DALLAS v. CHALONER'S EX'RS,
Annotate this Case
3 U.S. 500 (1799)
- Syllabus |
U.S. Supreme Court
DALLAS v. CHALONER'S EX'RS, 3 U.S. 500 (1799)
3 U.S. 500 (Dall.)
Dallas, Secretary of the Commonwealth,
Supreme Court of Pennsylvania
March Term, 1799
This was an action of Debt, instituted in the name of the Secretary of the Commonwealth, on an official bond, which the testator had given, with two sureties, for the faithful discharge of his duty as a public Auctioneer, and for well and duly performing the terms and payment imposed by law. 2 Vol. Dall. Edit. 777. At the time of Chaloner's death, a considerable sum was due to the public, for duties on sales at auction; nor had he accounted to many of his creditors, for the proceeds of the goods, which they respectively deposited with him. The action, however, was instituted by the Attorney-General, for the State; and judgment was entered for the penalty, by consent of all parties, to satisfy the amount of the duties, reserving the subsequent claim of the creditors.
But Lewis and Rawle, on behalf of James Yard, one of the creditors, now contended, that the State was not entitled to
recover more than the duties accruing during a term of three months; and that the Judgment rendered upon an official bond must enure to the benefit of those, who shall prove themselves injured and entitled. *By the first Act of Assembly, imposing a tax on sales at auction, it is expressly declared, that if an auctioneer does not once in every three months account for, and pay into the Treasury, the duties arising from his sales, he shall be discharged from his place, and his official bond shall be put immediately in suit. 1 Vol. p. 865. Dall. Edit. And this regulation is recognized and confirmed by every subsequent law on the subject. 2 Vol. 55. 680. Ibid. 777. At the expiration of three months, therefore, the testator, failing in his public payments, ought to have been removed and sued; the lien of the State on the bond then ceased; and if she afterwards suffered, it was by her own laches. On the other hand, there is no fault imputable to the creditors; the law compelled them to sell their goods by a public auctioneer; and the testator's continuance in office, was prima facie evidence, that he had faithfully accounted to the Treasurer. It is a plain principle in equity, that whenever a man, who had originally a legal remedy, impairs it by his own neglect, or omission, he shall be postponed to another more vigilant claimant: And that the Legislature entertained the same equitable sentiment, may be collected from the relief, which they afforded to the sureties of an auctioneer, under similar circumstances. 3 Vol. p. 131. Deducting, therefore, the amount of the duties, that were payable during the three months, in which the testator became first a defaulter, the residue of the penalty and judgment belongs to the creditors; if they can prove themselves, at all, entitled to the indemnity of the official bond, which is a question now sub judice, in another action, between them and the Executors of one of Chaloner's sureties.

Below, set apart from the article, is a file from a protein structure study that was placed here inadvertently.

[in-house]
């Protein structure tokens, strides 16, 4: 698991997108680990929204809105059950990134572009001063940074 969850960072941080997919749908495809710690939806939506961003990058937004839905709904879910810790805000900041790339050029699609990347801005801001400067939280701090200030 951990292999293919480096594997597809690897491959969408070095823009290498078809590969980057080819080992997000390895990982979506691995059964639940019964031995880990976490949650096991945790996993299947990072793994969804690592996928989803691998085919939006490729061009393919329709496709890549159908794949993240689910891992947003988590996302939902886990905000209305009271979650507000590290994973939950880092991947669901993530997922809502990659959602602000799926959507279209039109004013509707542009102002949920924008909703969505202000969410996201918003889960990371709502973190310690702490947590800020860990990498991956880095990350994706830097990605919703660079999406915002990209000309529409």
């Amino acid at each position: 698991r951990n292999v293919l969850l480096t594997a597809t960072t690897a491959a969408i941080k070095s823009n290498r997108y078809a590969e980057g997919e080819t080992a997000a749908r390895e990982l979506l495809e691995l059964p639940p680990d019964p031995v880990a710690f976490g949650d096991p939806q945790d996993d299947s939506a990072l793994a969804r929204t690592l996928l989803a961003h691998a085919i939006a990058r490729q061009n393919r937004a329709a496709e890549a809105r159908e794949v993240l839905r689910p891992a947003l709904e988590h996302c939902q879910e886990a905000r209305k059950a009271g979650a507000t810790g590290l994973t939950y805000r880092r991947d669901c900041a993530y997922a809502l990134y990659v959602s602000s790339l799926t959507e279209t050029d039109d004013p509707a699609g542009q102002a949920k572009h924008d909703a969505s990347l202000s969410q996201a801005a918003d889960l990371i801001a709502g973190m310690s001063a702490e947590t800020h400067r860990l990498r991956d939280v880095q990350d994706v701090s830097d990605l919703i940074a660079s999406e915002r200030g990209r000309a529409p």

The Attorney-General observed, that whatever might be the ground of equity in favor of a surety, who complained that the principal had not been compelled to account agreeably to the strict rule of the law; there, surely, could be no pretence for such a plea, in favor of the principal himself. This is a suit to recover from the estate of the delinquent; and the only doubt that occurred was, in what form it ought to be instituted, by action of debt on the bond, or by a general indebitatus assumpsit. Either course, however, is available; and it does
not lie with a third party to say, that, in the course which is pursued, the State shall not recover from her debtor.
M'Kean, Chief Justice.
This is an action brought upon the official bond of a public auctioneer, to recover the amount of the duties payable to the State. It is true, that the law directs auctioneers to be displaced, and their bonds to be put in suit, if they do not, once in three months, pay the duties into the Treasury: but there is no provision for annulling the bonds, or forfeiting the remedy of the State upon them, in case that direction should not be complied with. As to the delinquent himself, such a provision would have been absurd; and as to his sureties, it is enough to observe, that their case is not at present before the Court; nor is the objection made with a view to their relief.
Let the Judgment be entered in favor of the Commonwealth for the amount of the duties, with interest from the time when the money ought to have been paid into the Treasury.
[Footnote *] M'Kean, Chief Justice. It is an established principle, that the person who first sues, and obtains judgment, on an official Bond, is entitled to take the whole of the penalty, if his demand amounts to so much, in exclusion of every other claimant.